Hard pellets 4mm

rayroy13

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Dec 23, 2018
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Please can anyone recommend a good make of 4mm hard pellet for use with a band on the pole?
I have ordered some 4.5mm skettings to use.
Thanks
 

Pole-Fisher-90

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Please can anyone recommend a good make of 4mm hard pellet for use with a band on the pole?
I have ordered some 4.5mm skettings to use.
Thanks

All pellets vary by how much fish meal is in them and you have skrettings or coppens pellets. I find dynamite seem to be the best for the band but again it can vary by bag depending on the batch, best picking a few bags up in the shop and seeing.
 

crackatoa

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Gone over to Coppens, mainly because of ease of availability. I do prefer them in a band as they don't break down as quick as Skrettings. However I am disappointed in the way that some 4mm Coppens do float when lose fed.
 

JohnLondon

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I find some of the Coppens float as well. A quick dunk in water, quickly drain & they will all sink or squirt a bit of the flavoured oils you can buy, give them a good shake & that works as well
 

ukzero1

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You've also got to think of the fishery itself, most of them now insist on the fishery pellet only rule.
 

Maesknoll

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I just use Coppens coarse pellets for carp and Skrettings for skimmers. Coppens make two main pellets, Coarse and Carp, the Coarse ones are the ones that take hours to break down, the Carp pellets are more like Skrettings. Some of the branded pellets, are just Skrettings in a brand bag, some have additional flavours added.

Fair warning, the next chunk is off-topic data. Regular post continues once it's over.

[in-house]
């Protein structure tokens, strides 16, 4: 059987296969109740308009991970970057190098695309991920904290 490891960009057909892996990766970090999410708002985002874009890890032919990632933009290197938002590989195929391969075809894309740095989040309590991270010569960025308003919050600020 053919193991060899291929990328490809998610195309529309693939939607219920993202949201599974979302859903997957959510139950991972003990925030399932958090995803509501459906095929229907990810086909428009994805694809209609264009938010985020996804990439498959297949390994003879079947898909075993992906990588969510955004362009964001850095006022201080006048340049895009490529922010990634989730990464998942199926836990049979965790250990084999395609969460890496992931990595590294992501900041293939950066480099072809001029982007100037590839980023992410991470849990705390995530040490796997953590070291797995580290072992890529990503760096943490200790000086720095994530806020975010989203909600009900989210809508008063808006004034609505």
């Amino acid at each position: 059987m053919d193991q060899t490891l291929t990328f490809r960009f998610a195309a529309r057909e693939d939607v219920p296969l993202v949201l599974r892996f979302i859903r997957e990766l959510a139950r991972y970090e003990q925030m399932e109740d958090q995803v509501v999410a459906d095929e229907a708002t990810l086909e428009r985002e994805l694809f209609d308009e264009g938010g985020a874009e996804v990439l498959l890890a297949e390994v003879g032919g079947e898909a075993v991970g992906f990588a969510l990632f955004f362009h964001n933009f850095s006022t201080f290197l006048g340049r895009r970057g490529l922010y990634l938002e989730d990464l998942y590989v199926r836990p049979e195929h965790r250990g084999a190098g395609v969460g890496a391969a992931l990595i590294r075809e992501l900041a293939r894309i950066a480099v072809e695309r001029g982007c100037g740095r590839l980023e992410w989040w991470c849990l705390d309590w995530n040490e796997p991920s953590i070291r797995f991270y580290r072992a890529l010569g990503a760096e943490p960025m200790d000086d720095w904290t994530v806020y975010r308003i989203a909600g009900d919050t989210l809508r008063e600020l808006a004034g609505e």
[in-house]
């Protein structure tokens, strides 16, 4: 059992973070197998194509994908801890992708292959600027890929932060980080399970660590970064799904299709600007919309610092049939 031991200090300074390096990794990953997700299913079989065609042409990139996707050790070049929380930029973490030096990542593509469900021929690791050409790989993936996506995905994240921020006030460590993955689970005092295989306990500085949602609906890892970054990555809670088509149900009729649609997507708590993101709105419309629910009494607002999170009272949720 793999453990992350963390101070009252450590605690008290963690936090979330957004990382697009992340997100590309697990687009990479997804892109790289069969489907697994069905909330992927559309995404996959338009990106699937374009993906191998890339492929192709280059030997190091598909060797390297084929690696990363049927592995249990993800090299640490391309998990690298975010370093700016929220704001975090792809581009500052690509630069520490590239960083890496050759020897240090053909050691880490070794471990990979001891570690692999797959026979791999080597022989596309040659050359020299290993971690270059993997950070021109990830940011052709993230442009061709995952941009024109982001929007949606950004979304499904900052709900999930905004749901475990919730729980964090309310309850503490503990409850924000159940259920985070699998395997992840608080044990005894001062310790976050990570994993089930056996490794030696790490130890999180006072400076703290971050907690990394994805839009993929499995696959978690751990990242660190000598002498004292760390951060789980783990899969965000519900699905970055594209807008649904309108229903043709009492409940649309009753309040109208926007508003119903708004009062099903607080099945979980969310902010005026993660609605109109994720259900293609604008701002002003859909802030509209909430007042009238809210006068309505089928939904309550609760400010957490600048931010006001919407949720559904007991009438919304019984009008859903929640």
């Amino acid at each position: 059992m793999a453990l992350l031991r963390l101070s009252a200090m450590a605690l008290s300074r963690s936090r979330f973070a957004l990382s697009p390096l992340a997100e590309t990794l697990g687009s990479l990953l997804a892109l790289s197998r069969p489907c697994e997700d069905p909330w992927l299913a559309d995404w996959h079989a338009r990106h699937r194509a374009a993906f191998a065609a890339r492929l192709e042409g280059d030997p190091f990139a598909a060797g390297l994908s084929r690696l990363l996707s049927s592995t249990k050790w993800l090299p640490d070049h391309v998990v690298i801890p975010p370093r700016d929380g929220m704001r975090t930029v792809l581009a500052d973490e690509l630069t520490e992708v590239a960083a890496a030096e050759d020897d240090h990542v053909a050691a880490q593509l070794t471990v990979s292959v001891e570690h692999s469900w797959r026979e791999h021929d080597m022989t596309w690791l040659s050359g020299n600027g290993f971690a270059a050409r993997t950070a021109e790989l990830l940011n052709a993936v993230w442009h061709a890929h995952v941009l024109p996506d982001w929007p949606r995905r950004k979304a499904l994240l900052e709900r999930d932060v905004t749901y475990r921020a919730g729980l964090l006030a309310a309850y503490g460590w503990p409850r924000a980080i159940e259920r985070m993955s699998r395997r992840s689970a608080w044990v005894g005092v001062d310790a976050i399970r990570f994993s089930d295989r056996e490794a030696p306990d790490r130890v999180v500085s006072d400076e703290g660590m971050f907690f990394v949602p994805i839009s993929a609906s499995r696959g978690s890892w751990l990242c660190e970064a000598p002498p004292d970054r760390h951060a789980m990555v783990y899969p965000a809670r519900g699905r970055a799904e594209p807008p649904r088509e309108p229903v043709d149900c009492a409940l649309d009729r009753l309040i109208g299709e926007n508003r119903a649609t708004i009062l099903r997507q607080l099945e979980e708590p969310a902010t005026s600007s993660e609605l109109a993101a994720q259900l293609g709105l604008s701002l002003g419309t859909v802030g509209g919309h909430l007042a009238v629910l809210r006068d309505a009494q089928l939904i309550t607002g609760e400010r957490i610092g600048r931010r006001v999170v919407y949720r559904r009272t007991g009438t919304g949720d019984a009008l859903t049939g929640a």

Fred Davis

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Sep 13, 2003
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If you watch the video's Jamie hughes tends in the main to prefer hard pellets for banding on the hook using banded pelletshis preffered choice is coppens as they have a very slow breakdown so are perfect for the hook, screttens have a much faster breakdown and go mushy quite quickly in comparison to coppens, coppens sink much faster because they are a denser pellet than screttens, however you have to think about your fishing if on the pellet wag you want your pellets to sink slower then screttens are the obvious choice they are a lighter less dense pellet, if you are having to wait some time between bites or are constantly casting feeding twitching feeding etc then a more robust pellet like coppens is better on a band, if you have a fishery with lots of skimmers and small fish but only want to target the carp on the deck then coppens which don't break down to a mush are the obvious choice so great for pole on the deck or bomb work, just apply a little thought to what you do when fishing and be prepared to change as required. If for example I think it's a pellet wag day I will feed mainly screttens with a handful of coppens in case I have to change onto the bomb as a starter and tailor my feed accordingly to how fish are responding same with hookbaits, although in the main I now opt for coppens due to their robustness.
 
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